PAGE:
Twitter and the start-up for digital payments Stripe were two businesses who cut staff in their Singapore offices in November.
On November 3, Stripe said that it would reduce 1,000 global jobs, or 14%, from its staff. After the layoffs, Stripe will employ around 7,000 people. A few jobs in Singapore were affected.
A week following Elon Musk’s takeover, Twitter cut around 3,700 jobs, or half of its global workforce. People working in the Singapore office also experienced this. The engineering, sales, and marketing departments’ employees were among those impacted, according to Singapore’s Straits Times.
Due to a decrease in venture capital financing levels this year, startups in the area were particularly negatively impacted. In the first quarter of 2022, funding in the region decreased by 7% to USD 36.3 billion from the same quarter the previous year, according to a Crunchbase analysis.
As a result of people spending more time at home due to the COVID pandemic and developing habits that increased demand for internet services, many IT firms experienced fast growth. Some of these behaviours have changed when consumer behaviour started to normalise following the lockdowns. All tech companies are under pressure as a result of this, as well as inflation and rising interest rates. The recent decline in share prices of major IT companies is referred to as an overdue correction by some.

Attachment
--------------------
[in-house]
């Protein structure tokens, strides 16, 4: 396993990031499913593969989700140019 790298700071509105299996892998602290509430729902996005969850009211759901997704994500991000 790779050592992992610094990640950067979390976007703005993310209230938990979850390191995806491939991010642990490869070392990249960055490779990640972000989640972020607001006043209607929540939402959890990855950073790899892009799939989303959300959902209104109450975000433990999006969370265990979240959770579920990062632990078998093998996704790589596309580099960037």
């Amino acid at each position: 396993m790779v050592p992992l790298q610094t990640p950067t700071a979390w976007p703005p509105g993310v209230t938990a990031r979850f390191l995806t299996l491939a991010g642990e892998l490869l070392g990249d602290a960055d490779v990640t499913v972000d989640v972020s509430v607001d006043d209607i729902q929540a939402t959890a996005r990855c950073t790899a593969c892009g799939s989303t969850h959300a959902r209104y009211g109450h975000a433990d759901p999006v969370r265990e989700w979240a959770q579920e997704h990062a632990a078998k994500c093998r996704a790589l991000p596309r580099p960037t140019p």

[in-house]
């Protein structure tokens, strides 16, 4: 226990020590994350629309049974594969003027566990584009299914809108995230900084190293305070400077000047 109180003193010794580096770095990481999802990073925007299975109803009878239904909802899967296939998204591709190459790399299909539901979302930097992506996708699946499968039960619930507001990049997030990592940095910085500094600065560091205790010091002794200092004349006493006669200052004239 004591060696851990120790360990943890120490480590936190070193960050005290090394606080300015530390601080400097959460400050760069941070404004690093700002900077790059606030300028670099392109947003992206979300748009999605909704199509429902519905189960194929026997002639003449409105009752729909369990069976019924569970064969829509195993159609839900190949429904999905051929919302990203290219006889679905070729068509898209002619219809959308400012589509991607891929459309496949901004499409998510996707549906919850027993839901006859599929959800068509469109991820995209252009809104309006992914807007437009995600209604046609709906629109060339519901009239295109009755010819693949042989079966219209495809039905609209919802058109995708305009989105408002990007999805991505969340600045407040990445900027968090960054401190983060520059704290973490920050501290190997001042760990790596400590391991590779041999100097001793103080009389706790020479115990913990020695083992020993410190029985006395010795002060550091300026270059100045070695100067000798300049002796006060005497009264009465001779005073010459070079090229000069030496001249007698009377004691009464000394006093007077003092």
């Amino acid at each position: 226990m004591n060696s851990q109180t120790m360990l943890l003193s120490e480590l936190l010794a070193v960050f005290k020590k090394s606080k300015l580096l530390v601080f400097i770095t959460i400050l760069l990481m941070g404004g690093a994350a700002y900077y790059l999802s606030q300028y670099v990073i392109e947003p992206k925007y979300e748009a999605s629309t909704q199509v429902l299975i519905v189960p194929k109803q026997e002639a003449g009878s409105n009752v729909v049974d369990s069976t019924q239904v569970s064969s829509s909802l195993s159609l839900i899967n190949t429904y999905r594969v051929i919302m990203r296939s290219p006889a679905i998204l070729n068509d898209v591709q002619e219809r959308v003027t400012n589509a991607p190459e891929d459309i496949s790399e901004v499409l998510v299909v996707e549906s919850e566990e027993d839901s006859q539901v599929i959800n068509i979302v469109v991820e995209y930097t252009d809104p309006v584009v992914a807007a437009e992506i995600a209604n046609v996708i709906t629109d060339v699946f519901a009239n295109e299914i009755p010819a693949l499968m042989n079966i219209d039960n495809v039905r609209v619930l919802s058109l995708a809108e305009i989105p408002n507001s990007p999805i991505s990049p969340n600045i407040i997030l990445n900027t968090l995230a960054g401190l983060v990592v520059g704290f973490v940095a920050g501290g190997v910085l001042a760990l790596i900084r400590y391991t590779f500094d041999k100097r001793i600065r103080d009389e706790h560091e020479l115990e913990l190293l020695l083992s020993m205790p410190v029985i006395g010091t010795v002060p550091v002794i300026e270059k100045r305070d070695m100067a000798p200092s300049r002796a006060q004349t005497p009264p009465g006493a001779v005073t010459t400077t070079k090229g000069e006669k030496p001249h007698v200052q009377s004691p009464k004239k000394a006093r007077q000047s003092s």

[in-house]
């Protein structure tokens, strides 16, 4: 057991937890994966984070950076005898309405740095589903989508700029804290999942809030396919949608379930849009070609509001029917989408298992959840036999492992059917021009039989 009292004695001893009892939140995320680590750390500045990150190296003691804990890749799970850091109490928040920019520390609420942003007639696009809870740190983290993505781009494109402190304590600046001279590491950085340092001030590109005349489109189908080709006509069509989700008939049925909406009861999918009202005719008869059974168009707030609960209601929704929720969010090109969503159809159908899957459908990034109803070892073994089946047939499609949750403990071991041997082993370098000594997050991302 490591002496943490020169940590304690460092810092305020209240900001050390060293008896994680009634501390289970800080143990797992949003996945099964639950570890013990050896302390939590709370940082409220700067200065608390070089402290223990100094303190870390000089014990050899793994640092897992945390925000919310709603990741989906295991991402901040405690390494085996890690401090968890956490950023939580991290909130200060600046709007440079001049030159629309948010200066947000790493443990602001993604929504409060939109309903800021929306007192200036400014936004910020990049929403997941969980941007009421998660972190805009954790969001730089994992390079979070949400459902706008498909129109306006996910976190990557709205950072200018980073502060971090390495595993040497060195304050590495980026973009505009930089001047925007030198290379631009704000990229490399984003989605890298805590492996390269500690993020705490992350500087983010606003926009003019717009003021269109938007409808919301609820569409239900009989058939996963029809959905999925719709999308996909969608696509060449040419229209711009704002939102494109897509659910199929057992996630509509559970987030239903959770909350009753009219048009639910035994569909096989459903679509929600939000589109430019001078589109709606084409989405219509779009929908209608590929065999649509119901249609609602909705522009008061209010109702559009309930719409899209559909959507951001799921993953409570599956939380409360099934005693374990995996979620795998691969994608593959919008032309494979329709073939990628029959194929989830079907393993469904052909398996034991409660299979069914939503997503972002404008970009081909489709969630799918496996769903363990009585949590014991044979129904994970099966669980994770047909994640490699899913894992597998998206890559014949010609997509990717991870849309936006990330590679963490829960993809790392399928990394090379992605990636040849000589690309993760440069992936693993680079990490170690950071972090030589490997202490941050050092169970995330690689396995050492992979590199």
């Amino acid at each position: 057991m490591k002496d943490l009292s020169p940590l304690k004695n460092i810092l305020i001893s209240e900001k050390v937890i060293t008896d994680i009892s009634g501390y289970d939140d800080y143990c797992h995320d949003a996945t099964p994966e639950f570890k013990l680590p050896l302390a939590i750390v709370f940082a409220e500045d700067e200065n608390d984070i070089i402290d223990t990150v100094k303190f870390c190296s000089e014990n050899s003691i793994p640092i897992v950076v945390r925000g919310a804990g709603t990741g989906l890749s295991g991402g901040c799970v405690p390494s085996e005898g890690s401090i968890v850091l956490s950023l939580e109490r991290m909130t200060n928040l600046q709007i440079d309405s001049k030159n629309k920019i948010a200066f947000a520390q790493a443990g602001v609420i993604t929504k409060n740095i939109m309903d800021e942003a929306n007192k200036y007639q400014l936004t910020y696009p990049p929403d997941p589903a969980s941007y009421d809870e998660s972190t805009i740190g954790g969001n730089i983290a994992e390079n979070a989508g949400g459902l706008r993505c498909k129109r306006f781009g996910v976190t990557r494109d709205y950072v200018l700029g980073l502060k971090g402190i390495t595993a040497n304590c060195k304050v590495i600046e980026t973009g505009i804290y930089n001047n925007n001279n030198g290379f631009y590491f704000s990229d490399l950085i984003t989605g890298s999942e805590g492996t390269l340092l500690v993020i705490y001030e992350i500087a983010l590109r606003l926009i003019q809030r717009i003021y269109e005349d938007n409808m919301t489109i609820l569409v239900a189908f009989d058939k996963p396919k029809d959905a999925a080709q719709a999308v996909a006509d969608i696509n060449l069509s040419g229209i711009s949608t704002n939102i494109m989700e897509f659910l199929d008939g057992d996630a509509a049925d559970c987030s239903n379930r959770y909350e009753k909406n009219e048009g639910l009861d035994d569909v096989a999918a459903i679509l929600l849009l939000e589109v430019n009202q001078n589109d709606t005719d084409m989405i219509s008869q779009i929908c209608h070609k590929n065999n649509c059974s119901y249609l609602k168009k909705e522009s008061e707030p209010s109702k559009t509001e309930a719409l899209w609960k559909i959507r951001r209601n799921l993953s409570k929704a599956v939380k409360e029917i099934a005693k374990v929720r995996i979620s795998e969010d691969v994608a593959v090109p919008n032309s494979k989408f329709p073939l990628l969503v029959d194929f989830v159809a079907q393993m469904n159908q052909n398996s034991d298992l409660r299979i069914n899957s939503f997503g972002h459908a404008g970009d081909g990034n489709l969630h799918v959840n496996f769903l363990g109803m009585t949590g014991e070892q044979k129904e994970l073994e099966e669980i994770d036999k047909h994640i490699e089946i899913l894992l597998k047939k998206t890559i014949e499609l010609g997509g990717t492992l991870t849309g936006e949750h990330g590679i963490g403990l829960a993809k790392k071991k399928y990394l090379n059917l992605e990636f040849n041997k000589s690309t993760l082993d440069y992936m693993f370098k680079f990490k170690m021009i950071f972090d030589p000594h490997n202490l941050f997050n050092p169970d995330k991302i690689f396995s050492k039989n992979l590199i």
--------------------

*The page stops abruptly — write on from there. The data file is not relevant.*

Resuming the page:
While short-term market volatility and effects on revenue and employment in the tech sector are projected, long-term growth is anticipated for the sector.
According to a recent study by consultancy and recruitment expert Mercer, the demand for digital expertise and positions in Asia continues to outpace supply. The beginning salary for graduates with a computing degree are cited by Mercer as supporting evidence. When comparing Mercer’s data from 2018 and taking into account how long it typically takes one cohort to complete an average degree course in most places, there has been significant growth, which has been primarily driven by massive hiring in emerging tech markets like Vietnam (up 59%), as well as lower-tier Chinese cities (22 percent increase).
Asia’s economies are also evolving toward more digitalization. The internet economy in Southeast Asia is expected to double to USD 363 billion by 2025, surpassing the prior prediction of USD 300 billion, according to research from Google, Temasek Holdings, and Bain & Co.
Dr. Natalie Pang told Channel NewsAsia that there are always “periods of substantial adjustments and corrections” in the tech sector, like the “dotcom boom” in the late 1990s and early 2000s. At the National University of Singapore’s Centre for Trusted Internet and Community, Dr. Pang serves as the director of research.
“During the latter two years of the pandemic, widespread use of tech at work and at home fueled considerable development for the business, but the post-pandemic era has underlined the need to react and rectify,” she continued. “Given the recent layoffs, I’d suggest that technology is going through a significant time of upheaval.”